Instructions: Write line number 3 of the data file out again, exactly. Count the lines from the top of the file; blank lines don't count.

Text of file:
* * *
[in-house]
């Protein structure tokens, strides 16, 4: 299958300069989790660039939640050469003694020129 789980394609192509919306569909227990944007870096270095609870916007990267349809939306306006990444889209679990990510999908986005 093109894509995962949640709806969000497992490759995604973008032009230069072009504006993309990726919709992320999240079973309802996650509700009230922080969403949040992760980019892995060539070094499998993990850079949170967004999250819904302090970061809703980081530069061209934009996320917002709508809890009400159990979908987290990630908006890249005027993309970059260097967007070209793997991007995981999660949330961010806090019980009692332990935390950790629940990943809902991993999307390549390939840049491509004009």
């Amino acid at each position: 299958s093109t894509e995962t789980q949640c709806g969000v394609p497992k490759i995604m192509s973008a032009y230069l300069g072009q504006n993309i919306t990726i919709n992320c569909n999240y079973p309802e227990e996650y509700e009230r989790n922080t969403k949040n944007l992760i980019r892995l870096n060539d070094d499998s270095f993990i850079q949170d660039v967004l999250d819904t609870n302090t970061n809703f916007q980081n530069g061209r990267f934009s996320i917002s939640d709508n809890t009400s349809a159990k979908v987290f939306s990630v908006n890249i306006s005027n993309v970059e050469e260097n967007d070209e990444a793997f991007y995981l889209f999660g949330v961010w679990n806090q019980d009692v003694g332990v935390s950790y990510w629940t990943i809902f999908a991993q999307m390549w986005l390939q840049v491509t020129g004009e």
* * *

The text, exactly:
């Amino acid at each position: 299958s093109t894509e995962t789980q949640c709806g969000v394609p497992k490759i995604m192509s973008a032009y230069l300069g072009q504006n993309i919306t990726i919709n992320c569909n999240y079973p309802e227990e996650y509700e009230r989790n922080t969403k949040n944007l992760i980019r892995l870096n060539d070094d499998s270095f993990i850079q949170d660039v967004l999250d819904t609870n302090t970061n809703f916007q980081n530069g061209r990267f934009s996320i917002s939640d709508n809890t009400s349809a159990k979908v987290f939306s990630v908006n890249i306006s005027n993309v970059e050469e260097n967007d070209e990444a793997f991007y995981l889209f999660g949330v961010w679990n806090q019980d009692v003694g332990v935390s950790y990510w629940t990943i809902f999908a991993q999307m390549w986005l390939q840049v491509t020129g004009e």